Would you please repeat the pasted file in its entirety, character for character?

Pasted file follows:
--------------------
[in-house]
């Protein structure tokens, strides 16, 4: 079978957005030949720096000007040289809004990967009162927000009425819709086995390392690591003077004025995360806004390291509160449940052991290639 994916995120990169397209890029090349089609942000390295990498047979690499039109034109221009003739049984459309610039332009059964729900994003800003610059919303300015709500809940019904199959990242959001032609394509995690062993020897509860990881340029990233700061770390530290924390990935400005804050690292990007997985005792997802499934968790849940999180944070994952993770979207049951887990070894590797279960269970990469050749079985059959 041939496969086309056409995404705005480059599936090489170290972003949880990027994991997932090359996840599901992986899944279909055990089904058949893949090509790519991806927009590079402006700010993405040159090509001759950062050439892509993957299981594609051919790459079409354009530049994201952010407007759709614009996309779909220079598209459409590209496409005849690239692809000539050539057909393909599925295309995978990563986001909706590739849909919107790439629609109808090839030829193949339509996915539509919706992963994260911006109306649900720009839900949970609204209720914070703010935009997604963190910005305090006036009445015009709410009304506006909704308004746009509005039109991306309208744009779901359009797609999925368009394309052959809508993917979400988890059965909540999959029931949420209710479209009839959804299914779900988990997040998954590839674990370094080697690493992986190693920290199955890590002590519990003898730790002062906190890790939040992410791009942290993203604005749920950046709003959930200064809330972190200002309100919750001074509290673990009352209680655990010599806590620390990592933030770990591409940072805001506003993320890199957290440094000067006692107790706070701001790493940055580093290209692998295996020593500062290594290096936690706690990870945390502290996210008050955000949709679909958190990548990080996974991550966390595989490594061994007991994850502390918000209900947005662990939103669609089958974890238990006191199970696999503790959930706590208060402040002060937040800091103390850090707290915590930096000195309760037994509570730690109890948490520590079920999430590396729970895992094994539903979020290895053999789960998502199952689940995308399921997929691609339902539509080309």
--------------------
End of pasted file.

[in-house]
């Protein structure tokens, strides 16, 4: 079978957005030949720096000007040289809004990967009162927000009425819709086995390392690591003077004025995360806004390291509160449940052991290639 994916995120990169397209890029090349089609942000390295990498047979690499039109034109221009003739049984459309610039332009059964729900994003800003610059919303300015709500809940019904199959990242959001032609394509995690062993020897509860990881340029990233700061770390530290924390990935400005804050690292990007997985005792997802499934968790849940999180944070994952993770979207049951887990070894590797279960269970990469050749079985059959 041939496969086309056409995404705005480059599936090489170290972003949880990027994991997932090359996840599901992986899944279909055990089904058949893949090509790519991806927009590079402006700010993405040159090509001759950062050439892509993957299981594609051919790459079409354009530049994201952010407007759709614009996309779909220079598209459409590209496409005849690239692809000539050539057909393909599925295309995978990563986001909706590739849909919107790439629609109808090839030829193949339509996915539509919706992963994260911006109306649900720009839900949970609204209720914070703010935009997604963190910005305090006036009445015009709410009304506006909704308004746009509005039109991306309208744009779901359009797609999925368009394309052959809508993917979400988890059965909540999959029931949420209710479209009839959804299914779900988990997040998954590839674990370094080697690493992986190693920290199955890590002590519990003898730790002062906190890790939040992410791009942290993203604005749920950046709003959930200064809330972190200002309100919750001074509290673990009352209680655990010599806590620390990592933030770990591409940072805001506003993320890199957290440094000067006692107790706070701001790493940055580093290209692998295996020593500062290594290096936690706690990870945390502290996210008050955000949709679909958190990548990080996974991550966390595989490594061994007991994850502390918000209900947005662990939103669609089958974890238990006191199970696999503790959930706590208060402040002060937040800091103390850090707290915590930096000195309760037994509570730690109890948490520590079920999430590396729970895992094994539903979020290895053999789960998502199952689940995308399921997929691609339902539509080309």